By Joyce Underwood, CPA
The IRS has recently added new issue-specific guidance regarding charities and nonprofits in the form of “Snapshots.”
The guidance is a result of internal collaboration and provides fresh insight and perspective to agents on compliance areas to help them effectively and efficiently perform their work. These IRS employee job aids are public documents and provide insight to nonprofits and other outsiders on how the IRS is thinking and responding to issues.
For each issue, the guidance provides lists of relevant law and resources, analysis and background on the issue, and tips to help the agent recognize if an organization has an issue in the area. The concise format allows the reader to focus on the definitions, law and facts, and hopefully to efficiently and effectively form a conclusion.
The following is a summary of topics for charities and nonprofits included in the Snapshots issued to date:
If an organization is determined to be Lessening the Burdens of Government it can qualify as an Internal Revenue Code (IRC) Section 501(c)(3) charitable organization. The guidance, with the application of facts and circumstances criteria, helps clarify if the activities represent a burden of government and if the organization by its activities lessens that burden.
Electronic Health Records (EHRs) or Regional Health Information Organizations (RHIOs) have been formed to facilitate the electronic use and exchange of health-related information in response to incentives and appropriations for health information technology provided by the American Recovery and Reinvestment Act of 2009 (ARRA). The IRS’ concern is to ensure organizations are organized for an exempt purpose, lessen the burden of government, and act in a manner consistent with Health and Human Services (HHS) standards.
Taxable unrelated trade or business activity does not include sponsorships, so determining if an activity is Advertising or Qualified Sponsorship Payments is important to many nonprofits. Review of sponsorship arrangements includes an assessment of any substantial return benefit, payments contingent on attendance, use or acknowledgment of a name or logo, and connections to a qualified convention or trade show or exclusive provider arrangements. Certain language is provided which, if used in an acknowledgment, is an indication of a taxable advertisement.
Definition of a Disqualified Person: The term “disqualified person” is critical to private foundations to analyze whether various Chapter 42 excise taxes apply, and in determining whether an organization qualifies for public charity status as a supporting organization or meets the public support test for IRC Section 509(a)(2). It is important to identify relationships and transactions between the organization and private individuals, corporations, partnerships and other potential disqualified persons.
Taxes on Failure to Distribute Income —Carryover: Private foundations with mandatory distribution requirements that carry over excess distributions from earlier years can correct their distributable amounts and the amounts of qualifying distributions in order to determine the correct excess or deficient distribution carryovers. They are not barred by the statute of limitations on changing the carryover, however, they can only correct Section 4942 excise tax for years open by the period of limitations on assessment.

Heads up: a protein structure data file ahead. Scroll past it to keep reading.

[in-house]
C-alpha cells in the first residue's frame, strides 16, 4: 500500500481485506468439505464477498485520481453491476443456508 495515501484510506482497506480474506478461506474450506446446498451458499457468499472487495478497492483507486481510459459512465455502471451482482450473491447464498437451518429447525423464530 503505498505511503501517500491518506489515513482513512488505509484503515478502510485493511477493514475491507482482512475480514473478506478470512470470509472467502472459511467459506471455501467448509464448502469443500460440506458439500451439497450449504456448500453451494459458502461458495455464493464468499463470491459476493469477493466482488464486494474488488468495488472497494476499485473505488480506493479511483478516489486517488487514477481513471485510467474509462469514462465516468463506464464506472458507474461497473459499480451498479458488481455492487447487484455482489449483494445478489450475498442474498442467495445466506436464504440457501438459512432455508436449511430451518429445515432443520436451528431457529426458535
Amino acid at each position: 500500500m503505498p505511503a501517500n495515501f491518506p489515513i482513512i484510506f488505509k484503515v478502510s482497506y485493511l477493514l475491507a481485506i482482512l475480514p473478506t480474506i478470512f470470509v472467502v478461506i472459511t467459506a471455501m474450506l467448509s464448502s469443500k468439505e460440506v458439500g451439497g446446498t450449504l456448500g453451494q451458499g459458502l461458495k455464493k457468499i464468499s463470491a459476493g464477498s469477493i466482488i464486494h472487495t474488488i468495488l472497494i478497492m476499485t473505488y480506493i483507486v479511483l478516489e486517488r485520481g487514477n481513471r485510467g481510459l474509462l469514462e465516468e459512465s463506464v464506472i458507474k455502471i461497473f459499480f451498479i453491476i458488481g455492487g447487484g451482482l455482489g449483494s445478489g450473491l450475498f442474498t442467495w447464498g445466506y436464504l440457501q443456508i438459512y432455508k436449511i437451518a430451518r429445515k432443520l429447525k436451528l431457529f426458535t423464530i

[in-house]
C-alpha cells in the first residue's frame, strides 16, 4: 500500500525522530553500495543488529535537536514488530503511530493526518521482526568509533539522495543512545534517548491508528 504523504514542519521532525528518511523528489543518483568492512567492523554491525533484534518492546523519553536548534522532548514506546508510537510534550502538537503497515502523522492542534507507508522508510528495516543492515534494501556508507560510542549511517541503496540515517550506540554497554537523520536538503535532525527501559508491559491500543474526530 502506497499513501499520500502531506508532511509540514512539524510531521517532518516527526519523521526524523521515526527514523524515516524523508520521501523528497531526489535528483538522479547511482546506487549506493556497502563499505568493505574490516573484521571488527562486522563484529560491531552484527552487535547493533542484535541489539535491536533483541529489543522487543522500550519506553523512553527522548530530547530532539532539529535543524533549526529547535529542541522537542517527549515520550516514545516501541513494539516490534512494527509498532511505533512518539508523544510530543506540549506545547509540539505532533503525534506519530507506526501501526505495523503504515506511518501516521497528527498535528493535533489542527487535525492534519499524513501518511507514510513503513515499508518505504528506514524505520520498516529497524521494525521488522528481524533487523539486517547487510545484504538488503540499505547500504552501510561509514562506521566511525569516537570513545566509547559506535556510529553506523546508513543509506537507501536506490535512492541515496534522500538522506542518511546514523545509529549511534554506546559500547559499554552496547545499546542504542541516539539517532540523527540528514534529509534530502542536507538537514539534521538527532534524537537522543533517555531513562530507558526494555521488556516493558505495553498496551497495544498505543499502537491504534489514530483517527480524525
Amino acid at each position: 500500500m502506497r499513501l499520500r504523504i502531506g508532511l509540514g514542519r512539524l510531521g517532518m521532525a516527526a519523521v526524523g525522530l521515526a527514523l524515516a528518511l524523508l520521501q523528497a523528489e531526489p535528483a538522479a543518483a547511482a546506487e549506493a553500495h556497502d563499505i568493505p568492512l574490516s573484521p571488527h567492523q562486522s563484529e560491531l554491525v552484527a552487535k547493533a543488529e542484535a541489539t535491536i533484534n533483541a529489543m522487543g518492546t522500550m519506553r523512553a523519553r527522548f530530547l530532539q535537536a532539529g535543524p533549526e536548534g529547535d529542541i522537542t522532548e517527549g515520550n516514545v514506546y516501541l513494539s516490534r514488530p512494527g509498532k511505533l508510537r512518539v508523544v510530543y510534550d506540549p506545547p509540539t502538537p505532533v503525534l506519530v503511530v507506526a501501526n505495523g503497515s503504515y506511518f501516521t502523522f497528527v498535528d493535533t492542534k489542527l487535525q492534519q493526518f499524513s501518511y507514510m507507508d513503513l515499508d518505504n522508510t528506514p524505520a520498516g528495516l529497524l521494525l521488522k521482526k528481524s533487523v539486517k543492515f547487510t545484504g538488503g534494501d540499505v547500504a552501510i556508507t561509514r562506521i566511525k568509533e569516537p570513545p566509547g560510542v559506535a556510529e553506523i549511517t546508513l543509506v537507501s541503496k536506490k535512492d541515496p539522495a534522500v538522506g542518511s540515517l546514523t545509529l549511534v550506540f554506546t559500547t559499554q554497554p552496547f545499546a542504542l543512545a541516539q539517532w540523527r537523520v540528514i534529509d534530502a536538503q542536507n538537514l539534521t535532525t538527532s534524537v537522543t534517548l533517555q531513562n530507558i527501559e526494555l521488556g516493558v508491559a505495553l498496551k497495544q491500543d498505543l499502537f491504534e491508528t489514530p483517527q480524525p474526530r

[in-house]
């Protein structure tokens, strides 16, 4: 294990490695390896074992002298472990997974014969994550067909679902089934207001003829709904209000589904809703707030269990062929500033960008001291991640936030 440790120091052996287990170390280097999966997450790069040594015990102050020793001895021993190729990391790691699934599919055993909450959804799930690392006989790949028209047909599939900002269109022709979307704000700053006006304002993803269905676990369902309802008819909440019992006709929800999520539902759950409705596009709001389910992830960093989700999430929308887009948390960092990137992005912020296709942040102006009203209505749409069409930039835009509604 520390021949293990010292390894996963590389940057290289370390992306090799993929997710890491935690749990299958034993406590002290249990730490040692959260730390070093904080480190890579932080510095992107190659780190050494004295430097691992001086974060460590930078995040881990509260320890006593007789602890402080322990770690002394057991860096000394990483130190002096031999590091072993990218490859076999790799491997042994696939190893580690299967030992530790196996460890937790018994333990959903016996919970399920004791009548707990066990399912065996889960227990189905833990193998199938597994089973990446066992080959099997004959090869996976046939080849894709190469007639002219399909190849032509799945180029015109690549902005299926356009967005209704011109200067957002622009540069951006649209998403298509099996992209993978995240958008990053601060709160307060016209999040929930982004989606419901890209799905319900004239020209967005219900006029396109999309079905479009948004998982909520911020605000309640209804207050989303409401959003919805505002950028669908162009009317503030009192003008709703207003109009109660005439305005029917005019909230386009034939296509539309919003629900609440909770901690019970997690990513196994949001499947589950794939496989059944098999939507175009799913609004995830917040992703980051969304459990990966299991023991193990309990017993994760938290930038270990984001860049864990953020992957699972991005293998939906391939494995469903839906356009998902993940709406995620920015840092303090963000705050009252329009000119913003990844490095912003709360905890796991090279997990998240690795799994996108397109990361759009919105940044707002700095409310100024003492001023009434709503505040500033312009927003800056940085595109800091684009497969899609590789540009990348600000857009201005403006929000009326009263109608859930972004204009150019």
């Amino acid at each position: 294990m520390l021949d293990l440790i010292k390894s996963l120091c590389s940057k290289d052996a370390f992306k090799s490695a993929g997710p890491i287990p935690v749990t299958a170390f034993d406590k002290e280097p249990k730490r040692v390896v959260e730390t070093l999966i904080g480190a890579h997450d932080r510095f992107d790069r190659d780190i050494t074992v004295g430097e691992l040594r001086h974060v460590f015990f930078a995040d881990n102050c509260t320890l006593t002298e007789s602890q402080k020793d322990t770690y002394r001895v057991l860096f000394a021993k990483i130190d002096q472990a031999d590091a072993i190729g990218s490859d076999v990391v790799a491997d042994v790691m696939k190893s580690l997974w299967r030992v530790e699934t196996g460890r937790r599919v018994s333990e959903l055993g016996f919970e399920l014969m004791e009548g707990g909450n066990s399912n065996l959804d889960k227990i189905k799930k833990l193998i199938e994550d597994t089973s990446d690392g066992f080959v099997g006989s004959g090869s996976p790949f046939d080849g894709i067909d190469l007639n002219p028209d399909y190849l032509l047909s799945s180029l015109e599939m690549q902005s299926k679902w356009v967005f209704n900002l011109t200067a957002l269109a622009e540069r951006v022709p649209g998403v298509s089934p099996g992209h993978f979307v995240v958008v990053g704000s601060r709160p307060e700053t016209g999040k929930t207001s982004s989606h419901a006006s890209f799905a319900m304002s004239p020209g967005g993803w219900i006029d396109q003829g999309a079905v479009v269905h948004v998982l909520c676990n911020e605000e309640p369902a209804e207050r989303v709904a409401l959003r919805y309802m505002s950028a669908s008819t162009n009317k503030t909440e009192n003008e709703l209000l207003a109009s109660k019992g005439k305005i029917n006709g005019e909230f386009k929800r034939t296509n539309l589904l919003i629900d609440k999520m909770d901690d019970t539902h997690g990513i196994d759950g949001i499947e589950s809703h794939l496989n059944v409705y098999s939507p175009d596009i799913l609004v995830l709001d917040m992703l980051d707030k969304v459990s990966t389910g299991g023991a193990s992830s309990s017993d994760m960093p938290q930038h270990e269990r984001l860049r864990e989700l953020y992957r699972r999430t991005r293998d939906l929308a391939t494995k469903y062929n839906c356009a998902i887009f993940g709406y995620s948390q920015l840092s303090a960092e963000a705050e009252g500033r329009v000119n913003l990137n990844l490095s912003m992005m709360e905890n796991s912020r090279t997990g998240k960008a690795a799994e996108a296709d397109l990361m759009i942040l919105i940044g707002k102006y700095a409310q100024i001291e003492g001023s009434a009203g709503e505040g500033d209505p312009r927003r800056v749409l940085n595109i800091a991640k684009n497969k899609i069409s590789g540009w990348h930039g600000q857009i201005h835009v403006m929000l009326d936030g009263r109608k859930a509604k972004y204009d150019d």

Penalty Abatement due to Reasonable Cause is permitted for private foundation first-tier taxes under Chapter 42 of the Internal Revenue Code, except for penalties assessed for self-dealing. Since there is no definition of “reasonable cause,” the determination of whether a taxpayer’s actions were due to reasonable cause under Section 4962 and in good faith is made on a case-by-case basis. Examples of court cases and legislative history provide perspective on how to assess the facts and circumstances.
For private foundations with distribution requirements, Administrative Expenses Treated as Qualifying Distributions are allowed. Qualifying distributions include that portion of reasonable and necessary expenses, direct and indirect, that a foundation incurs in implementing exempt purposes. Direct expenses are those which can be specifically identified with a particular activity. Indirect (overhead) expenses are not specifically identifiable with a particular activity. Neither the Internal Revenue Code nor the Treasury regulations set any limits on the amount of administrative expenses that may be used as qualifying distributions as long as they are reasonable and necessary for the accomplishment of the private foundation’s exempt purposes.
Private Operating Foundation under IRC 4942(j)(3) discusses the advantages to having private operating foundation status as opposed to that of a private non-operating foundation, and reviews the annual tests (Income, Assets, Endowment and Support) for qualification based on an organization’s qualifying distributions, income and assets. An organization that fails to qualify as an operating foundation in a given year may have to distribute additional amounts to other charities in order to avoid excise taxes on failure to make sufficient qualifying distributions.
The release of the Snapshots is a welcome educational resource. Knowing the guidance and resources recommended by the IRS when evaluating a tax position, and the steps they take in their analysis can be helpful in responding to inquiries or avoiding potential compliance and exemption issues. The full list of Snapshots, which also includes topics for retirement plans, federal, state and local governments, and tax-exempt bonds, can be found at https://www.irs.gov/government-entities/tax-exempt-and-government-entities-issue-snapshots. The IRS plans to add and update Snapshots periodically in the future.
This article originally appeared in BDO USA, LLP’s “Nonprofit Standard” newsletter (Spring 2017). Copyright © 2017 BDO USA, LLP. All rights reserved. www.bdo.com